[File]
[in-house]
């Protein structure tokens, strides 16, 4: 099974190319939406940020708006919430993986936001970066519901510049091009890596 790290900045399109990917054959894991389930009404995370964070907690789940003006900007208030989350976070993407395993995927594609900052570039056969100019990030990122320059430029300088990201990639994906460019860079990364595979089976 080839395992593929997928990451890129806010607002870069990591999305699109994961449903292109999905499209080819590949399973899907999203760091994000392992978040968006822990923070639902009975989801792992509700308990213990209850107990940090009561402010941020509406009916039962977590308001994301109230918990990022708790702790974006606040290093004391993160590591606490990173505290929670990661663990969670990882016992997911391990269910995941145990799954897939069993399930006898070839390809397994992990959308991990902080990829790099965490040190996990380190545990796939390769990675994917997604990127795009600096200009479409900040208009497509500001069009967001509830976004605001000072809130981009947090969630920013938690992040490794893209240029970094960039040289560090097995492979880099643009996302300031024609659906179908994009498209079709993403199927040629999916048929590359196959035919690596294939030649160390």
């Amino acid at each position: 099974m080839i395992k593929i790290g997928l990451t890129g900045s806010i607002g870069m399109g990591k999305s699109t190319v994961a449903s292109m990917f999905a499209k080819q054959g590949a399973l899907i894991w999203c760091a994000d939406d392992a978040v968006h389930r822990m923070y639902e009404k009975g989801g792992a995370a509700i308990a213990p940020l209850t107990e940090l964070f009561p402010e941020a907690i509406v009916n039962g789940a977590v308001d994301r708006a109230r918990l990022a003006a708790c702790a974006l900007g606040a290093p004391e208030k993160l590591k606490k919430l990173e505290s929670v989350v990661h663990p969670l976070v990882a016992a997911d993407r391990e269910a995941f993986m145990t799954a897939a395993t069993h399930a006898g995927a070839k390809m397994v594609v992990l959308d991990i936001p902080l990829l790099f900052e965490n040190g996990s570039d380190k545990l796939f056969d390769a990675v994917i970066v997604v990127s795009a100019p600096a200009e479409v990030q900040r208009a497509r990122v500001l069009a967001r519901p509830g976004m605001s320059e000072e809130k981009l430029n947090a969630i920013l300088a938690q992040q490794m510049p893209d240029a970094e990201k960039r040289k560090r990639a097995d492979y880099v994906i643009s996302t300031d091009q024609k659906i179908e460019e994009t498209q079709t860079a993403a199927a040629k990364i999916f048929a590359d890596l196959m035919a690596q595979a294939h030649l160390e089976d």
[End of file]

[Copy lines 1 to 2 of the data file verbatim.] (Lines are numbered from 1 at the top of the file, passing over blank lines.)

[in-house]
């Protein structure tokens, strides 16, 4: 099974190319939406940020708006919430993986936001970066519901510049091009890596 790290900045399109990917054959894991389930009404995370964070907690789940003006900007208030989350976070993407395993995927594609900052570039056969100019990030990122320059430029300088990201990639994906460019860079990364595979089976 080839395992593929997928990451890129806010607002870069990591999305699109994961449903292109999905499209080819590949399973899907999203760091994000392992978040968006822990923070639902009975989801792992509700308990213990209850107990940090009561402010941020509406009916039962977590308001994301109230918990990022708790702790974006606040290093004391993160590591606490990173505290929670990661663990969670990882016992997911391990269910995941145990799954897939069993399930006898070839390809397994992990959308991990902080990829790099965490040190996990380190545990796939390769990675994917997604990127795009600096200009479409900040208009497509500001069009967001509830976004605001000072809130981009947090969630920013938690992040490794893209240029970094960039040289560090097995492979880099643009996302300031024609659906179908994009498209079709993403199927040629999916048929590359196959035919690596294939030649160390």